How this jamun wine brand hit the right note in its first year, clocking Rs 4.5 Cr in revenue
A trip to popular hill station Mahabaleshwar seven years ago left Komal Somani high on life and entrepreneurial ideas. An engineer by qualification, she was leading HR for an IT company before venturing into the wine industry with her enterprise.
“During the trip, one of our friends served us a cocktail made from Jamun. This sparked a discussion around the fruit and its benefits,” she tells HerStory.
Although a healthy fruit that is abundantly grown in India, Komal learnt that Jamun is a highly delicate fruit that is cultivated for only 15 days in a year. She says although it does grow abundantly, 90 percent of it gets decomposed in the forest areas and does not get consumed.
To preserve the benefits of Jamun in the form of wine, Komal founded Resvera in 2015. The name, she explains, is derived from the Resvaratrol, an anti-ageing agent that is richly found in Jamun.
After dedicating five years to research, her D2C wine brand that was launched during the pandemic is now tapping India’s wine market, valued at $150 million and expected to grow at a CAGR of 20 to 25 percent.
The making of Jamun wine
With no first-hand knowledge of wine making, Komal took her time to get her research right. It was also quite a task to find wine makers willing to work with Jamun.
“Most winemakers are used to working with grapes and the process of experimenting with wine takes time as it needs to age. Additionally, Jamun is a seasonal fruit,” she adds.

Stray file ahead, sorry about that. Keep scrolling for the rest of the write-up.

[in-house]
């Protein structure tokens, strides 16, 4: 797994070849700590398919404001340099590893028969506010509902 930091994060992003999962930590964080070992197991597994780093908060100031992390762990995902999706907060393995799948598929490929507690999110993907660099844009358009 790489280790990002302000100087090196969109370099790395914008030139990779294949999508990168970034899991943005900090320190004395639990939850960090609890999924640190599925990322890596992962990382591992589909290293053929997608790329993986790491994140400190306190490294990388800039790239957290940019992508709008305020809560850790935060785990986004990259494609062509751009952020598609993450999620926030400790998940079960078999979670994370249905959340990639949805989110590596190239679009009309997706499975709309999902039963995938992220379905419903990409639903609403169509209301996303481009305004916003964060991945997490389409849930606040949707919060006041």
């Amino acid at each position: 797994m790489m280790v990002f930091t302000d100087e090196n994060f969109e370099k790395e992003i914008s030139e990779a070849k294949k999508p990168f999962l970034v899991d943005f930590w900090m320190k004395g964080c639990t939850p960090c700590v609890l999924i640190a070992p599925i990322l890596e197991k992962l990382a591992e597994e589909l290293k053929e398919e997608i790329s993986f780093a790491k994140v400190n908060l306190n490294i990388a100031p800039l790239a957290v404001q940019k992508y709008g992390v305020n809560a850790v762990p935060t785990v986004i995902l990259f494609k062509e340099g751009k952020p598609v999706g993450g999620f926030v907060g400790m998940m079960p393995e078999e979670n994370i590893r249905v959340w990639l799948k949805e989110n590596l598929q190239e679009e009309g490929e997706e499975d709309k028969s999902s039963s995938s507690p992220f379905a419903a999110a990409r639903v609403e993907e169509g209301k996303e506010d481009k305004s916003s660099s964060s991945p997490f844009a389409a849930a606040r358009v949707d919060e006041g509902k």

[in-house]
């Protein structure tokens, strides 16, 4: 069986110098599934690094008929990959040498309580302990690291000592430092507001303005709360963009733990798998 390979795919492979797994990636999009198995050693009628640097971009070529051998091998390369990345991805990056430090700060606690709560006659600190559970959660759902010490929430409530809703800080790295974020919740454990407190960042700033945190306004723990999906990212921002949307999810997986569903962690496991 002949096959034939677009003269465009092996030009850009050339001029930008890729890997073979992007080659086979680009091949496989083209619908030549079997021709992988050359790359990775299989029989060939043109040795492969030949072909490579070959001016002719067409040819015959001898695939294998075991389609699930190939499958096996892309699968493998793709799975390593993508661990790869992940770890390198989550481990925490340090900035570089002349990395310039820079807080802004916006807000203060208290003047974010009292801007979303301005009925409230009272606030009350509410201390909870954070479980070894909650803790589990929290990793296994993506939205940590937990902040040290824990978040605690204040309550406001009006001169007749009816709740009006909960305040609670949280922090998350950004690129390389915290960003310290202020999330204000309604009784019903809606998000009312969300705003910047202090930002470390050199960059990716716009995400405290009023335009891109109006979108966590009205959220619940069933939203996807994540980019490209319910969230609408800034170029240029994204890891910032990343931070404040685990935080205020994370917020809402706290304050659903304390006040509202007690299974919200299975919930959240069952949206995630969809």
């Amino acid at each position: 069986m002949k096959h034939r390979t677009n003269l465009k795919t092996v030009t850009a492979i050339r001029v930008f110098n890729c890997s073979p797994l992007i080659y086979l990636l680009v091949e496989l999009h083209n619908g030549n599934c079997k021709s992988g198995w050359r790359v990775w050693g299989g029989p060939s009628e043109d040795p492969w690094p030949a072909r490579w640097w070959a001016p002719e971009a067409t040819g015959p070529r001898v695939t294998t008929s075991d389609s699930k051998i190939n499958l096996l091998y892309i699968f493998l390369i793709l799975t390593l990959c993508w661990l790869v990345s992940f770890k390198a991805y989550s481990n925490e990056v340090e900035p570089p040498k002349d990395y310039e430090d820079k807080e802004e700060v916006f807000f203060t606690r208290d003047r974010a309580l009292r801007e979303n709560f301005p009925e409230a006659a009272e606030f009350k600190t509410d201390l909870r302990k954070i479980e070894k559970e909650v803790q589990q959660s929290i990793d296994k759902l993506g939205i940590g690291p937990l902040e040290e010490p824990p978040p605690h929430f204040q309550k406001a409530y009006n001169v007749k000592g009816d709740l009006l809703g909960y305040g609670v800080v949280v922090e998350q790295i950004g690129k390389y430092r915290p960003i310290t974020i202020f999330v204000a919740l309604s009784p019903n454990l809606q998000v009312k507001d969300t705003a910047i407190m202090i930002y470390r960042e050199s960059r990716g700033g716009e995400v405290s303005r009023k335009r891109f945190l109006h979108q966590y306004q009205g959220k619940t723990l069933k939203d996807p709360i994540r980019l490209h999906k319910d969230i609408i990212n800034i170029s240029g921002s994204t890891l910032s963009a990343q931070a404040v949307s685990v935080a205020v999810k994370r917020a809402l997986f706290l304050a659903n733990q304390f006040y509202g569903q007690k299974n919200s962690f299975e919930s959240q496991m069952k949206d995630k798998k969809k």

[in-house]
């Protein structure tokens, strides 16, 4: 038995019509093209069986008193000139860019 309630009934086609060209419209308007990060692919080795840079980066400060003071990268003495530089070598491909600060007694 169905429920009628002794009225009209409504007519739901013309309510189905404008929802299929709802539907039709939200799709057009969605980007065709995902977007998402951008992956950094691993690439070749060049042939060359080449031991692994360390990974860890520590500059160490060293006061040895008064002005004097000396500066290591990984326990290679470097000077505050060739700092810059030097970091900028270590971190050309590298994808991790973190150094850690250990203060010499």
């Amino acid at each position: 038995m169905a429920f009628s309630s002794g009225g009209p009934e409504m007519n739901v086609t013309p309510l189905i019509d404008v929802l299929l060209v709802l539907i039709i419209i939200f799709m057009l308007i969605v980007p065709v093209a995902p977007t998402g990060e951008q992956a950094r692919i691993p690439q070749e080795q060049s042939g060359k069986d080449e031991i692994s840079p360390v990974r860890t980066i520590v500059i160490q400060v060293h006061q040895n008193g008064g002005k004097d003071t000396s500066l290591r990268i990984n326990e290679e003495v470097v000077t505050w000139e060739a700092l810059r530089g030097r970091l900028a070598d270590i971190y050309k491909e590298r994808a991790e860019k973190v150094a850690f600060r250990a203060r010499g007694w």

After several failed attempts, one of Komal's colleagues suggested reaching out to an award-winning Canadian winemaker known for crafting great fruit wines who accepted it as a challenge to make wine out of Jamun, flew to India several times to have the product ready, and trained the Resvera team as well.
However, wine storage also proved to be a challenge, but Komal tackled this by hiring professionals in the field. She says all the effort into research and development is worth the time and money, as the goal was to offer a quality product. “Today, everything is about experience, so we wanted to ensure the wine also tastes good, and is not just worthy for its health benefits,” she adds.
Having rented a vineyard, Resvera sources organic Jamun from tribal people - mostly women - through self-help groups.
The COVID-19 impact
By May 2020, Resvera wine was ready to enter the market despite the pandemic raging in its initial stages and the country undergoing strict lockdowns. As CMO and founder, Komal realised the opportunity, and decided to highlight the fruit’s benefits when attention to health and immunity was at its highest.
“It was the right market timing; we took a purely digital route through our social media channels and the response was amazing.” This, despite most people avoiding beverages, as one of the common pieces of advice to fight COVID-19 was to consume warm drinks like tea and boiled water.
In the last one year, Resvera has sold over 12,000 cases of wine, and clocked an annual revenue of Rs 4.5 crore, according to Komal. Based in Nasik, she is reaping the profits after investing about Rs 50 lakh, which she borrowed from her husband who is also an entrepreneur.
Now working with a core team of around 60 people, Komal says team building has not been a big challenge as she has her experience in HR to bank on. But, she says, what really made a difference is that her people also believed in the product.
Moving ahead, she wants to take Resvera outside India, and is looking at around 160 countries. “The plan is in place,” she quips, without giving out many details.
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Edited by Anju Narayanan